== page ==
Earlier this month, a pilot and his passengers reportedly found a gaping hole in the Earth while flying over a remote part of northern Siberia. Now almost two weeks later, two more holes have mysteriously appeared: one near where the original hole was found and another located east of the region.
The initial report sparked some wild theories, including a possible alien invasion. This time around, scientists may get a clearer picture as to what's causing the craters, according to The Siberian Times.
The first two holes were found in Yamal Peninsula -- which translates to "end of the world" in a local language. They reportedly formed in recent years and have lakes of ice at the base, according to the Siberian Times. This lends credence to reports of earlier crater sightings that were previously dismissed as hoaxes. Mikhail Lapsui, a local official, told the newspaper that one of the holes in the latest report was first spotted by area residents last September.
The hole reported earlier this month was estimated to be about 230 feet deep and about 100 feet wide, somewhat smaller than first reported. The apparent size of second hole is about half that -- fifty feet wide. Conflicting stories of how it formed, including accounts of an underground explosion or a falling asteroid, have left scientists stumped.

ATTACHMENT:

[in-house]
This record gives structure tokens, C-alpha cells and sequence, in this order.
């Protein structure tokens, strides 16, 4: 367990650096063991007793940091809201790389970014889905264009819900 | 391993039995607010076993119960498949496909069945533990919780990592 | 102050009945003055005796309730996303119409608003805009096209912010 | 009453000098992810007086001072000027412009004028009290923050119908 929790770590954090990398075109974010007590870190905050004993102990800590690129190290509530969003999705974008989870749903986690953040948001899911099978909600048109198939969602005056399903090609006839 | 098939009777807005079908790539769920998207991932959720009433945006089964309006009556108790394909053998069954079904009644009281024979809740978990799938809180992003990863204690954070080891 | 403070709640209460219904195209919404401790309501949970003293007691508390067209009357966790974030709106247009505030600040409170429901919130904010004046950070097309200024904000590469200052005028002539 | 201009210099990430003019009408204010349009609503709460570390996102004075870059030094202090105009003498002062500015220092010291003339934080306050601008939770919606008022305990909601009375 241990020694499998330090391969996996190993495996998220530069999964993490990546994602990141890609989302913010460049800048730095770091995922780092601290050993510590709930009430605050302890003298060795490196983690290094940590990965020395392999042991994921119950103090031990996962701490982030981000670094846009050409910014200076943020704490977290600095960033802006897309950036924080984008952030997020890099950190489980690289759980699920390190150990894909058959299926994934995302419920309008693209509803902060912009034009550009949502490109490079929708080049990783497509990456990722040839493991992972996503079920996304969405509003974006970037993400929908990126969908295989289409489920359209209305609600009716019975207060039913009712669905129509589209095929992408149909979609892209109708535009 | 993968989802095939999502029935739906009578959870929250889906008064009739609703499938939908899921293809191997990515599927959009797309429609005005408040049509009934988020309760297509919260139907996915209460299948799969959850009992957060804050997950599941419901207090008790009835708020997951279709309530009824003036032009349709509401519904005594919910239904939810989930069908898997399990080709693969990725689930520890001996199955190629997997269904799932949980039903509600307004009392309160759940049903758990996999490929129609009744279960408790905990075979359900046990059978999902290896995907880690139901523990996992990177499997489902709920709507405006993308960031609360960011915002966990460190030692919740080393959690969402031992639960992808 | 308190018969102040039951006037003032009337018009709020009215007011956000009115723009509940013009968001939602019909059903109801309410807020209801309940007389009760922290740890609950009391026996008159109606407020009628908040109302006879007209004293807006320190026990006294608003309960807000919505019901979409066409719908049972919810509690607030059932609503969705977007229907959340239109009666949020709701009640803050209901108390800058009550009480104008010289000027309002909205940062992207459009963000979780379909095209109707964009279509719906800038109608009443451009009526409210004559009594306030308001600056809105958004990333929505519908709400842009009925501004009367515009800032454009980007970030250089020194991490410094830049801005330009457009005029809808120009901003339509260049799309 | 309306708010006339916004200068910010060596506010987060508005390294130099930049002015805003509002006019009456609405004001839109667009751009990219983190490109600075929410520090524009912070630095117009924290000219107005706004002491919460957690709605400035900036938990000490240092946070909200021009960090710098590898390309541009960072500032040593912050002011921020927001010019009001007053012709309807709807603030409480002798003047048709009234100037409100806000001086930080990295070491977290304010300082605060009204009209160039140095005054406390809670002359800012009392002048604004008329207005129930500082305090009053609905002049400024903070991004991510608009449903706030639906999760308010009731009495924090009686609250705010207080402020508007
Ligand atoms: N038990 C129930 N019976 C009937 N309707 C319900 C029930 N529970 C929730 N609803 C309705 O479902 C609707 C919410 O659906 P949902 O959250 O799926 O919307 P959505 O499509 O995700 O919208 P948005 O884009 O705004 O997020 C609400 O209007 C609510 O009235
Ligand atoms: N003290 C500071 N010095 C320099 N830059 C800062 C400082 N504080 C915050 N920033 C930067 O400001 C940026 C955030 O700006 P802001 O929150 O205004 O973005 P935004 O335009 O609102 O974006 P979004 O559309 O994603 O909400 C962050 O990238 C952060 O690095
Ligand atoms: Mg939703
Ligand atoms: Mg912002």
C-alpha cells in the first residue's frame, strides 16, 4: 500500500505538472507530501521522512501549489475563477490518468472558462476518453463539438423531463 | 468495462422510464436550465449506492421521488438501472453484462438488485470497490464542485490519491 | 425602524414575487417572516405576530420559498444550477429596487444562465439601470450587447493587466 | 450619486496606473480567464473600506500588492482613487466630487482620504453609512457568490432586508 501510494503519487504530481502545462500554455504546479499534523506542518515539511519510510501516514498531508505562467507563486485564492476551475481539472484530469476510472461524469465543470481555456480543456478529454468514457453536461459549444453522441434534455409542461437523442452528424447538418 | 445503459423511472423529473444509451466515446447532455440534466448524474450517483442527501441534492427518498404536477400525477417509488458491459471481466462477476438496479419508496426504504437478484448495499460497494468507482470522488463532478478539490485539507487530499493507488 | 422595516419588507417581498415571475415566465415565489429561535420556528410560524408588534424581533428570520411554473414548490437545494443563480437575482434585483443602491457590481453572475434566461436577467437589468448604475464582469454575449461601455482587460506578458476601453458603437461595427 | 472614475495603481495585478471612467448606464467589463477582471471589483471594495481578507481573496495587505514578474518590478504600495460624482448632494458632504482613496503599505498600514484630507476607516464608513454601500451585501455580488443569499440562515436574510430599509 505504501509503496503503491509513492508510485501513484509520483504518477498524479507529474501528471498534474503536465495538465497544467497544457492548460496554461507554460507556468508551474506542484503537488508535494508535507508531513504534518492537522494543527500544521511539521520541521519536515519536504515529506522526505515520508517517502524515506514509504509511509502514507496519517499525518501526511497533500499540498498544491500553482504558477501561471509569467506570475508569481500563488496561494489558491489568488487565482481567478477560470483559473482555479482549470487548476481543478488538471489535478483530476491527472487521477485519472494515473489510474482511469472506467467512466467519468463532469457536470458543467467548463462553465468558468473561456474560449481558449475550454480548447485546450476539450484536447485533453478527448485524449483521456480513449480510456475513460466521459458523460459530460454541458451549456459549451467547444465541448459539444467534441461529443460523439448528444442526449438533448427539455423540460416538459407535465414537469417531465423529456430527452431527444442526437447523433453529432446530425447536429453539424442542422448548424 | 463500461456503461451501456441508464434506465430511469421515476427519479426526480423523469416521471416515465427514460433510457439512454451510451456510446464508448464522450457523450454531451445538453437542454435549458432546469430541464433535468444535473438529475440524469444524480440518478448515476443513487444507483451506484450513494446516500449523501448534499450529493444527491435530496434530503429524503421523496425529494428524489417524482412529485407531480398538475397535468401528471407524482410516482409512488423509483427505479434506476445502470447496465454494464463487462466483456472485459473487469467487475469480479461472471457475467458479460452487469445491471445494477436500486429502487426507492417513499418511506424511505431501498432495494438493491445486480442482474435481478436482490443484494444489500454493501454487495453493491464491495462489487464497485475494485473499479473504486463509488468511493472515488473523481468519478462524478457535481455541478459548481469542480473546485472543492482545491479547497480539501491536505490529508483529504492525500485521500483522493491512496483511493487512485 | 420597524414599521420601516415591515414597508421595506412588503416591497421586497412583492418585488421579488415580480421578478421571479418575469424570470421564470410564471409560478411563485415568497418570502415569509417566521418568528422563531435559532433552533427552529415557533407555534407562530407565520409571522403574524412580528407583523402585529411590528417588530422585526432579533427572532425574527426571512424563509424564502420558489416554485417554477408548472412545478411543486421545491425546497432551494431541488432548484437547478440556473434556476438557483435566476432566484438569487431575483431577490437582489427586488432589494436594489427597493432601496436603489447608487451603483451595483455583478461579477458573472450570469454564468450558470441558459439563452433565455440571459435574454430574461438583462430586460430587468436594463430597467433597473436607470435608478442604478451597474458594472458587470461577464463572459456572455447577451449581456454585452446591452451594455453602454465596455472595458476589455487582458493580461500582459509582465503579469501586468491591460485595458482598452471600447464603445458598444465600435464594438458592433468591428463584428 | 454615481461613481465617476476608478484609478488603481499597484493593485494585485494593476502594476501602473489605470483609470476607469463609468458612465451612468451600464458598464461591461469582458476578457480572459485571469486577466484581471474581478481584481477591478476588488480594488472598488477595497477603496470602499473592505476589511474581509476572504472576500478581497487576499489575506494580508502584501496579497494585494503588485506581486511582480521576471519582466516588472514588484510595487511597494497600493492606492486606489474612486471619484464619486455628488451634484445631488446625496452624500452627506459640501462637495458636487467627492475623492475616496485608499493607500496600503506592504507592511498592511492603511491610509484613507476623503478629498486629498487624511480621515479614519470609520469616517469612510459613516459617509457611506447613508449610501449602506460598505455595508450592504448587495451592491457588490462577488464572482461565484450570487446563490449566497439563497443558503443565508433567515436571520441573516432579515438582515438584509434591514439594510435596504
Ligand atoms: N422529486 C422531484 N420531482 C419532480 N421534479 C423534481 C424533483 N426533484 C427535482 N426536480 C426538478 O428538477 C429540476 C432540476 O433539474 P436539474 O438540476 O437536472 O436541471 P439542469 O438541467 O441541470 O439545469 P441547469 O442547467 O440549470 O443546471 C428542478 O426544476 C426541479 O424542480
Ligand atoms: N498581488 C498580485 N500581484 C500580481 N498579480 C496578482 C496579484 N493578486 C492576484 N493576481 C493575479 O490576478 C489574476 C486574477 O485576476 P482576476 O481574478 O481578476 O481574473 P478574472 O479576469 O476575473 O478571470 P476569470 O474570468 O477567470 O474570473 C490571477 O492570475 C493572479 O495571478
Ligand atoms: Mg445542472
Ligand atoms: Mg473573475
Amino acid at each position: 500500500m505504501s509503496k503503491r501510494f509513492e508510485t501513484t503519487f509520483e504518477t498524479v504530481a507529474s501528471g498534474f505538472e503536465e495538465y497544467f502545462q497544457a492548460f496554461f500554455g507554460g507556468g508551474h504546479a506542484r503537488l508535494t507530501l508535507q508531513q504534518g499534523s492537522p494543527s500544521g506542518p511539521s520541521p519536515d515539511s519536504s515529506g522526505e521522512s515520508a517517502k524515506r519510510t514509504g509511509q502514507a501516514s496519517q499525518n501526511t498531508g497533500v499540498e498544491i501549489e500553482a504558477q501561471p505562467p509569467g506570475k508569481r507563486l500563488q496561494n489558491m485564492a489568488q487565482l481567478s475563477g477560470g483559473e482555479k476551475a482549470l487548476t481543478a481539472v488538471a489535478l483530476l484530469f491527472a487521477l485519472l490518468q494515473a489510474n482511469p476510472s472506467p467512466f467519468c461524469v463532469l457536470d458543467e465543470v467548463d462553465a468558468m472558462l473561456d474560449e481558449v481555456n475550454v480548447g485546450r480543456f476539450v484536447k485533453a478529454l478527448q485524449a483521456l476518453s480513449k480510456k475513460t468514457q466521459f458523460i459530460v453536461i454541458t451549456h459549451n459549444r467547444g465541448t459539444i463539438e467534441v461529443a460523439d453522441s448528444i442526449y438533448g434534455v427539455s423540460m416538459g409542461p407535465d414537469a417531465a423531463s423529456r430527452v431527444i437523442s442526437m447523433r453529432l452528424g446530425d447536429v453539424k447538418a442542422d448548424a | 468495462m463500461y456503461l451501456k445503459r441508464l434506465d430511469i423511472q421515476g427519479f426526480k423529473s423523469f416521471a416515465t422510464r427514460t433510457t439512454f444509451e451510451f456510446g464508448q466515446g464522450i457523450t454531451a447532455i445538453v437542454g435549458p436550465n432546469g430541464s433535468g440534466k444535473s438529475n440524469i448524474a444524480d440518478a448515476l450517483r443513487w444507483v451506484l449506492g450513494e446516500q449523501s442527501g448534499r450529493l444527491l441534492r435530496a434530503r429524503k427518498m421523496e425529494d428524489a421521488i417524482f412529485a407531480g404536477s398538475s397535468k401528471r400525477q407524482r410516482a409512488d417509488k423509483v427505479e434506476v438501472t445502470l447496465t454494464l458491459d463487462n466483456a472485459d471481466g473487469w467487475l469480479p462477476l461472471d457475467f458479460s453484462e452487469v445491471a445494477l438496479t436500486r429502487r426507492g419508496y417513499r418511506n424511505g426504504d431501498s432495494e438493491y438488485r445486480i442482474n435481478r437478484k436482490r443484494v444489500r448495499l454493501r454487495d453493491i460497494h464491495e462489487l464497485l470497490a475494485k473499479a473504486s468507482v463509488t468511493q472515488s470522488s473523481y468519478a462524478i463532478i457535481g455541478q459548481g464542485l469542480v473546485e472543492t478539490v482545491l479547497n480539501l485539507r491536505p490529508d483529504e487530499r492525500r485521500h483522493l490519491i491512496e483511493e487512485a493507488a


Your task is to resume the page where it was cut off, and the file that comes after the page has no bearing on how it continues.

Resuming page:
The third hole was accidentally found by herders who almost stumbled into it, in the Taymyr Peninsula, to the east of Yamal, according to reports. The Siberian Times said it measured about 330 feet deep and 15 feet wide.
Scientists and government experts have not come to an agreement as to what is causing the holes. Following multiple expeditions to examine the first hole, one popular explanation is that due to rising temperatures and climate change, the permafrost melted, causing an eruption of methane gas. Summers over the past two years were relatively warm for the region, a researcher at the State Scientific Center of Arctic Research told the Siberian paper.
Another theory was that it could have been a man-made disaster. Gas fields, located by the first hole, are a possible culprit, but scientists say that is highly unlikely.
The researcher told the paper if the crater had been caused by a gas explosion, it would have been closer to the fields.
Right now, the only detail that scientists can agree on is that these holes were formed by internal -- rather than external -- forces.